Dark Aelish travels with a cohort of her own through southern Drazako. She makes way for Kalir, the sixth spoke of Corinth’s Meridian (since the inciting event at Imia). She and her cohort have with them the magic mirror found first by the Starhunters in the crypt of the Death Knight Athyxander. Aodh senses the mirror itself to be an artifact of the Meridian. Aodh, however, also senses a second artifact elsewhere. None can be sure what this means; which is the correct artifact?
A tense standoff with Dark Aelish and her cohort ensues at the meeting of her party with that of the Starhunters. One Aelish accuses the other of being a “monster” and a pawn of the powerful and mysterious vizier, Azdar. The Aelish with the silver streak in her hair demands to know why her doppelganger wears the clothes of Astral creatures, the ‘Mind Flayers’ that digested her thoughts. At these severe recriminations both Aelishes balk and are shamefully silent to one another. Aelish lights the Truth Tallow and stands her astral-clad twin in its light.
Many questions are leveled to Dark Aelish in this way, by Aelish and the other Starhunters. When the interrogation is exhausted, the tallow is carried before the rest of the cohort: Vilmos, Orban, Lililivren, and even young Marfa. Throughout the inquiry, it comes to light that Dark Aelish purchased the mirror from a traveler near Arsam—and that Eladriel guided her to acquire it. The Starhunters remain wary and mistrustful, especially of an unseen actor working upon the cohort or the mirror, for they saw the piteous old woman while inside the mirror speaking through it, to the outside. None among the cohort can attest to speaking into the mirror, and the magic of the tallow’s light blots out lies as well as it does darkness.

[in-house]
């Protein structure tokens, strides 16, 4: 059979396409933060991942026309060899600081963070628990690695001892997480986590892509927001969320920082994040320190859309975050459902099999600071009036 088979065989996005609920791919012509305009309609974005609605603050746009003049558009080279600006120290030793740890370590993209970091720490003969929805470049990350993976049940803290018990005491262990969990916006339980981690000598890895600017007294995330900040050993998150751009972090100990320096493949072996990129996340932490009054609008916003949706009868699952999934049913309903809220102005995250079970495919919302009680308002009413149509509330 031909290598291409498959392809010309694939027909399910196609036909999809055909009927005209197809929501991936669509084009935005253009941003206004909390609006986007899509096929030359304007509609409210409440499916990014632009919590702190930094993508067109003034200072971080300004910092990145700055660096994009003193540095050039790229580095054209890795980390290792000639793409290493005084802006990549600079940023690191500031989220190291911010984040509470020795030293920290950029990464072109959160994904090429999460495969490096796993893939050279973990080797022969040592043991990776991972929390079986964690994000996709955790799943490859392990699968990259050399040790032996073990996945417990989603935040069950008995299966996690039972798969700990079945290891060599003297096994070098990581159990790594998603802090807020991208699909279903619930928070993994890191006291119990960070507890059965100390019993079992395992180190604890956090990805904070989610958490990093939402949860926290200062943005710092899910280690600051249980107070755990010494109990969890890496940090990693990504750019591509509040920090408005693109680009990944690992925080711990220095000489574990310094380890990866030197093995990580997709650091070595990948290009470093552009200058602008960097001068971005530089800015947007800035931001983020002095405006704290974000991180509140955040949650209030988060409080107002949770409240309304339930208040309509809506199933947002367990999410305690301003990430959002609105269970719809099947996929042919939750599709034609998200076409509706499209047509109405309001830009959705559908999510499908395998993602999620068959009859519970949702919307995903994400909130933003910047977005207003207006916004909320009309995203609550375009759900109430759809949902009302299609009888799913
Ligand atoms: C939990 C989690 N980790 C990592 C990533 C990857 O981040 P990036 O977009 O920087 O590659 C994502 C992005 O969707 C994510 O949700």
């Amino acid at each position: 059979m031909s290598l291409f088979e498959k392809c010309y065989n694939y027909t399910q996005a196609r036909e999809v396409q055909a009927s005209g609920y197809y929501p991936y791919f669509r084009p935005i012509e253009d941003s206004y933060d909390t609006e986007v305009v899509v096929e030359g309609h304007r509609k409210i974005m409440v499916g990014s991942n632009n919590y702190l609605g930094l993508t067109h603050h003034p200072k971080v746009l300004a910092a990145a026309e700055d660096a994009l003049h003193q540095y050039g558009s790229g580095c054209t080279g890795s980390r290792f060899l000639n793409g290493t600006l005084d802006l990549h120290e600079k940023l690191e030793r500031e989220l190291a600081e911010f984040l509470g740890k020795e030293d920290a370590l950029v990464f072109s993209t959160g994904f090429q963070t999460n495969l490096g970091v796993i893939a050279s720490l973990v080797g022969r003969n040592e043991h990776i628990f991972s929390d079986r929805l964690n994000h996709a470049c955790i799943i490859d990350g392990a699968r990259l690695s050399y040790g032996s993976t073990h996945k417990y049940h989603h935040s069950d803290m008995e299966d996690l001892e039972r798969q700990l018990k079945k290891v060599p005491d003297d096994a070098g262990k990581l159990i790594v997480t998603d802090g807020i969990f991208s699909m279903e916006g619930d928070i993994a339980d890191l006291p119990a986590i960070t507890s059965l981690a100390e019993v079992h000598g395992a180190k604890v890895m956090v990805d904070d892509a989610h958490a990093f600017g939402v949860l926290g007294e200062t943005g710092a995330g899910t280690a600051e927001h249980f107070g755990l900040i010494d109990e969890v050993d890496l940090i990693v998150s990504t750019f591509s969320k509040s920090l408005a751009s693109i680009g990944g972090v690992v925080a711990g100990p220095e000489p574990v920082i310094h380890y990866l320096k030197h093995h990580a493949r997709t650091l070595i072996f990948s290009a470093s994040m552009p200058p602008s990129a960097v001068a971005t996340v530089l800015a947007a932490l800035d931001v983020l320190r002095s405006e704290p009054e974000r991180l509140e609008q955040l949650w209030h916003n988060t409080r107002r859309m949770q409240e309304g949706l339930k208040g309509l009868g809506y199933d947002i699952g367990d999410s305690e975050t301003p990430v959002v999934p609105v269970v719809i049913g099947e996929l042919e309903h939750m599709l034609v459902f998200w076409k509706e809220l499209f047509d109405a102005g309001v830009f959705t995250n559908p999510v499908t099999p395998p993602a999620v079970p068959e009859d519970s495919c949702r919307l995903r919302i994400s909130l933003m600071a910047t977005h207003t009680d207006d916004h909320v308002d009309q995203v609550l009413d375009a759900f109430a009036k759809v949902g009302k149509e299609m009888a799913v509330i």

The Starhunters seek each other for council. Aelish contacts Lord Marquis Dessan Almdor with a miracle, his testimony avers he is Azdar’s prisoner—and that Dark Aelish’s story about being saved from the Astral Plane by his hand is ‘impossible’. If Dark Aelish is not a liar, she has been led far astray from truth. Or Almdor is lying. A’Kelah vies to abandon Dark Aelish and even the mirror. She sees a chance to get ahead and back on schedule for the next artifact due outside Ibeadra (which is still weeks away in early Kapryn). The others vote her down in favor of keeping Dark Aelish close, the better to observe her doings as they do not trust her. They remain undecided, for now, as to what they will ultimately do about her.
Days pass as their collective southern route leads them to the River Drayptur, but Dark Aelish allows the company of the Starhunters so long as she and Vallon lead. During this time, Leonidas notices Lililivren’s sigils, won in ritualized elven combat. They prick the old bard with twinges of bygone remorse.
The experience in Imris has made the Starhunters more sensitive spirits. Aodh has sensed a change in himself and in that of Aelish as well, but he does not fully know what it means. He pesters the bard for greater understanding about Dark Aelish on these matters, but Leonidas is mum. However, prolonged observation does lead Leonidas to learn the secret of Dark Aelish’s soul, yet he tells no one of his conclusion.
Bored by the snub of his old friend Leonidas, Aodh attempts to befriend and charm the sage Vilmos so that he can ultimately gather more information on the cohort. Vilmos, though cagey, is somewhat forthcoming with the rogue—being susceptible to flattery in the end.
Along the riverbank the two parties encounter fishers and trappers; they enter the lands of the Host of Khalkaszh, the wild men of Drazako. Dark Aelish trades with the men. The wild men urge them to visit their leader, Greyplume. Since neither party trusts the other alone with the mirror, a group consisting of members from each party is selected and the two bands split up. Fendrys, Aodh, and Leonidas go along with Vallon. The rest remain behind at the river with the mirror. The violent reputation of the Khalkaszh does not reveal itself, but Greyplume exacts his tolls and laughs at the folly of the outsiders when they tell him where they are headed. His men lead them to the ‘forbidden land’, the ‘abode of devils’, from where it is said, no one returns.